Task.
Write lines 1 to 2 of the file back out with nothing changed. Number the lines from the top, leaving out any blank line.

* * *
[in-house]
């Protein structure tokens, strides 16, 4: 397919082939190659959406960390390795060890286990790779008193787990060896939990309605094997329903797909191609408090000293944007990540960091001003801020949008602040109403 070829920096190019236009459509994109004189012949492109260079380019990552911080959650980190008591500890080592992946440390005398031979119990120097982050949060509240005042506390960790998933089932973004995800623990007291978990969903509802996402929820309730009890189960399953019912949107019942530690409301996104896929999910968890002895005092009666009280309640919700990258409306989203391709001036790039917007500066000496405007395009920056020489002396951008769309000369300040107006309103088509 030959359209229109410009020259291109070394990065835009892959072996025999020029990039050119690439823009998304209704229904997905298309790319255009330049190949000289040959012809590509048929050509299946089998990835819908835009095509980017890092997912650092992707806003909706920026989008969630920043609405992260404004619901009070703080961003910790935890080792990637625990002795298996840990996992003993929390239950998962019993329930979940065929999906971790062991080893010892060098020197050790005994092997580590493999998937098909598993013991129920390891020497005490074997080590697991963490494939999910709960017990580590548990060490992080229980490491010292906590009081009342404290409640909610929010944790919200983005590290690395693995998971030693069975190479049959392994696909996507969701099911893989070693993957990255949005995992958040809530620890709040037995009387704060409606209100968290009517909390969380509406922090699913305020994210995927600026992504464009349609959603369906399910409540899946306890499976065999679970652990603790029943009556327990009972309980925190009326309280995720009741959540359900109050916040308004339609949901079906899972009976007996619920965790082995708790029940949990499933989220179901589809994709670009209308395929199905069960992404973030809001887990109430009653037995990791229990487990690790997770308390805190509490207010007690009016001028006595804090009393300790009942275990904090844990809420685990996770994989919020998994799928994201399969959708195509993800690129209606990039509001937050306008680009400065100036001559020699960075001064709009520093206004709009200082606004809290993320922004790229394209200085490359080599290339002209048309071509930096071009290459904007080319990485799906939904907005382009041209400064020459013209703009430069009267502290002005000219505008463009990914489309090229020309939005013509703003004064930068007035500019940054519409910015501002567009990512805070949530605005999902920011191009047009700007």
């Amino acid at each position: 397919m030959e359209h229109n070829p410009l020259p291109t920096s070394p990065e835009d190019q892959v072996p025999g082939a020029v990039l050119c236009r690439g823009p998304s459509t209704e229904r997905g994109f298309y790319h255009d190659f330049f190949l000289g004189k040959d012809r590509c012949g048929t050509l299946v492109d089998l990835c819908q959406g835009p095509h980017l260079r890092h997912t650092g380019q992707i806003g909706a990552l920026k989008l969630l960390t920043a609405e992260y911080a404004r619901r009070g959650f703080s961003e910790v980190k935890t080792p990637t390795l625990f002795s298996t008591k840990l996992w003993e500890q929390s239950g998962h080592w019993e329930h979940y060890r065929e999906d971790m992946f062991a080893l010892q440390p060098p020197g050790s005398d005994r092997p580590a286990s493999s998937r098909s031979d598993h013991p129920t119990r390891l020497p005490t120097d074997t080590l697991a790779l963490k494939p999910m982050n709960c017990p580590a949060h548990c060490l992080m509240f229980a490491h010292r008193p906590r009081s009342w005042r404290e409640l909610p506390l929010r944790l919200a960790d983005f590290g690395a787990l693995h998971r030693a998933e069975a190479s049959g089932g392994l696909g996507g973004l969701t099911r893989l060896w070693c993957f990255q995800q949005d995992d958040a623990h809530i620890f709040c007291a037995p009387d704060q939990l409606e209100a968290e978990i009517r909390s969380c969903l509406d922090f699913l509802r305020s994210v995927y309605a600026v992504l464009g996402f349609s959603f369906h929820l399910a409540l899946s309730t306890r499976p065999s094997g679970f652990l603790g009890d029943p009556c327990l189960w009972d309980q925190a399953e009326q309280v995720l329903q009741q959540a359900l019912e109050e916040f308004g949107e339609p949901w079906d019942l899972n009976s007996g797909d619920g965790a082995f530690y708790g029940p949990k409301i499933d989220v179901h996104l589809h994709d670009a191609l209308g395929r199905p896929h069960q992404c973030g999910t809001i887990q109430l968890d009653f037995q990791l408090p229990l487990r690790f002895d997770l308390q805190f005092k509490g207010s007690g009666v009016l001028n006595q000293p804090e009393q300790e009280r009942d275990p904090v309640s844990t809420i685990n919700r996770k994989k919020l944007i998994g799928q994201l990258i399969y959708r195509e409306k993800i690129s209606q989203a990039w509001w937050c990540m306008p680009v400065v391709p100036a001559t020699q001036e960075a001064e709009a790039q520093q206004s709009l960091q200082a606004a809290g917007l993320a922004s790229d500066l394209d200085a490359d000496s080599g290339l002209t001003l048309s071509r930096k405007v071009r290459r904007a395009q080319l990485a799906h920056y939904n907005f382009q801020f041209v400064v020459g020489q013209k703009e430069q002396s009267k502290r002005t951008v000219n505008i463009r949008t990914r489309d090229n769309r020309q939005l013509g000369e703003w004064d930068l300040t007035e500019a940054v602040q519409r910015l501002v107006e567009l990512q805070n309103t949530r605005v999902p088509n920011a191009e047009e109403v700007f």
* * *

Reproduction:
[in-house]
């Protein structure tokens, strides 16, 4: 397919082939190659959406960390390795060890286990790779008193787990060896939990309605094997329903797909191609408090000293944007990540960091001003801020949008602040109403 070829920096190019236009459509994109004189012949492109260079380019990552911080959650980190008591500890080592992946440390005398031979119990120097982050949060509240005042506390960790998933089932973004995800623990007291978990969903509802996402929820309730009890189960399953019912949107019942530690409301996104896929999910968890002895005092009666009280309640919700990258409306989203391709001036790039917007500066000496405007395009920056020489002396951008769309000369300040107006309103088509 030959359209229109410009020259291109070394990065835009892959072996025999020029990039050119690439823009998304209704229904997905298309790319255009330049190949000289040959012809590509048929050509299946089998990835819908835009095509980017890092997912650092992707806003909706920026989008969630920043609405992260404004619901009070703080961003910790935890080792990637625990002795298996840990996992003993929390239950998962019993329930979940065929999906971790062991080893010892060098020197050790005994092997580590493999998937098909598993013991129920390891020497005490074997080590697991963490494939999910709960017990580590548990060490992080229980490491010292906590009081009342404290409640909610929010944790919200983005590290690395693995998971030693069975190479049959392994696909996507969701099911893989070693993957990255949005995992958040809530620890709040037995009387704060409606209100968290009517909390969380509406922090699913305020994210995927600026992504464009349609959603369906399910409540899946306890499976065999679970652990603790029943009556327990009972309980925190009326309280995720009741959540359900109050916040308004339609949901079906899972009976007996619920965790082995708790029940949990499933989220179901589809994709670009209308395929199905069960992404973030809001887990109430009653037995990791229990487990690790997770308390805190509490207010007690009016001028006595804090009393300790009942275990904090844990809420685990996770994989919020998994799928994201399969959708195509993800690129209606990039509001937050306008680009400065100036001559020699960075001064709009520093206004709009200082606004809290993320922004790229394209200085490359080599290339002209048309071509930096071009290459904007080319990485799906939904907005382009041209400064020459013209703009430069009267502290002005000219505008463009990914489309090229020309939005013509703003004064930068007035500019940054519409910015501002567009990512805070949530605005999902920011191009047009700007």